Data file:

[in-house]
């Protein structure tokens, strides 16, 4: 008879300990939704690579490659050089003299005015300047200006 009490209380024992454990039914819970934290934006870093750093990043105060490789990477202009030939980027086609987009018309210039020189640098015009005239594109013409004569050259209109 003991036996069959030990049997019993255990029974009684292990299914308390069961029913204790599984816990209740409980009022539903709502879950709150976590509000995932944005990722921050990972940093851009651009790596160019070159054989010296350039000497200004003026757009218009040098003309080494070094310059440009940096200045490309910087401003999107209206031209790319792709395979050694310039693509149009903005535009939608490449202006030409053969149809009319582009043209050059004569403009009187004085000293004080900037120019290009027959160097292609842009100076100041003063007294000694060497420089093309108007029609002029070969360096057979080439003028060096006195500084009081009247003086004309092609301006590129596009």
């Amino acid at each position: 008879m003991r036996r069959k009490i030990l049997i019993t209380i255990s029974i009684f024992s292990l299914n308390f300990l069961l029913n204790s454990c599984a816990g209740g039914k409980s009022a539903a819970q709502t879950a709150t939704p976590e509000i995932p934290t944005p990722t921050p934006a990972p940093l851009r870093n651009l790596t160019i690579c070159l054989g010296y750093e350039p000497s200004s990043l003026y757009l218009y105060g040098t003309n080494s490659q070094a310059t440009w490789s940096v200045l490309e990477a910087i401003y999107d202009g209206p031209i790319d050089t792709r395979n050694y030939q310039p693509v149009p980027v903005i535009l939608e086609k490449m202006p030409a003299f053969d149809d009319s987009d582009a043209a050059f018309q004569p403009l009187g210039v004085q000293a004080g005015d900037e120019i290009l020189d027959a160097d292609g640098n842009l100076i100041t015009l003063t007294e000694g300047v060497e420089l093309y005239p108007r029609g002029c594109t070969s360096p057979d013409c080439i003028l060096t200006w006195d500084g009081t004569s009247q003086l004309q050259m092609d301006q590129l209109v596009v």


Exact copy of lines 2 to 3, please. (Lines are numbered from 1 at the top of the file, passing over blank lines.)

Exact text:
């Protein structure tokens, strides 16, 4: 008879300990939704690579490659050089003299005015300047200006 009490209380024992454990039914819970934290934006870093750093990043105060490789990477202009030939980027086609987009018309210039020189640098015009005239594109013409004569050259209109 003991036996069959030990049997019993255990029974009684292990299914308390069961029913204790599984816990209740409980009022539903709502879950709150976590509000995932944005990722921050990972940093851009651009790596160019070159054989010296350039000497200004003026757009218009040098003309080494070094310059440009940096200045490309910087401003999107209206031209790319792709395979050694310039693509149009903005535009939608490449202006030409053969149809009319582009043209050059004569403009009187004085000293004080900037120019290009027959160097292609842009100076100041003063007294000694060497420089093309108007029609002029070969360096057979080439003028060096006195500084009081009247003086004309092609301006590129596009």
């Amino acid at each position: 008879m003991r036996r069959k009490i030990l049997i019993t209380i255990s029974i009684f024992s292990l299914n308390f300990l069961l029913n204790s454990c599984a816990g209740g039914k409980s009022a539903a819970q709502t879950a709150t939704p976590e509000i995932p934290t944005p990722t921050p934006a990972p940093l851009r870093n651009l790596t160019i690579c070159l054989g010296y750093e350039p000497s200004s990043l003026y757009l218009y105060g040098t003309n080494s490659q070094a310059t440009w490789s940096v200045l490309e990477a910087i401003y999107d202009g209206p031209i790319d050089t792709r395979n050694y030939q310039p693509v149009p980027v903005i535009l939608e086609k490449m202006p030409a003299f053969d149809d009319s987009d582009a043209a050059f018309q004569p403009l009187g210039v004085q000293a004080g005015d900037e120019i290009l020189d027959a160097d292609g640098n842009l100076i100041t015009l003063t007294e000694g300047v060497e420089l093309y005239p108007r029609g002029c594109t070969s360096p057979d013409c080439i003028l060096t200006w006195d500084g009081t004569s009247q003086l004309q050259m092609d301006q590129l209109v596009v």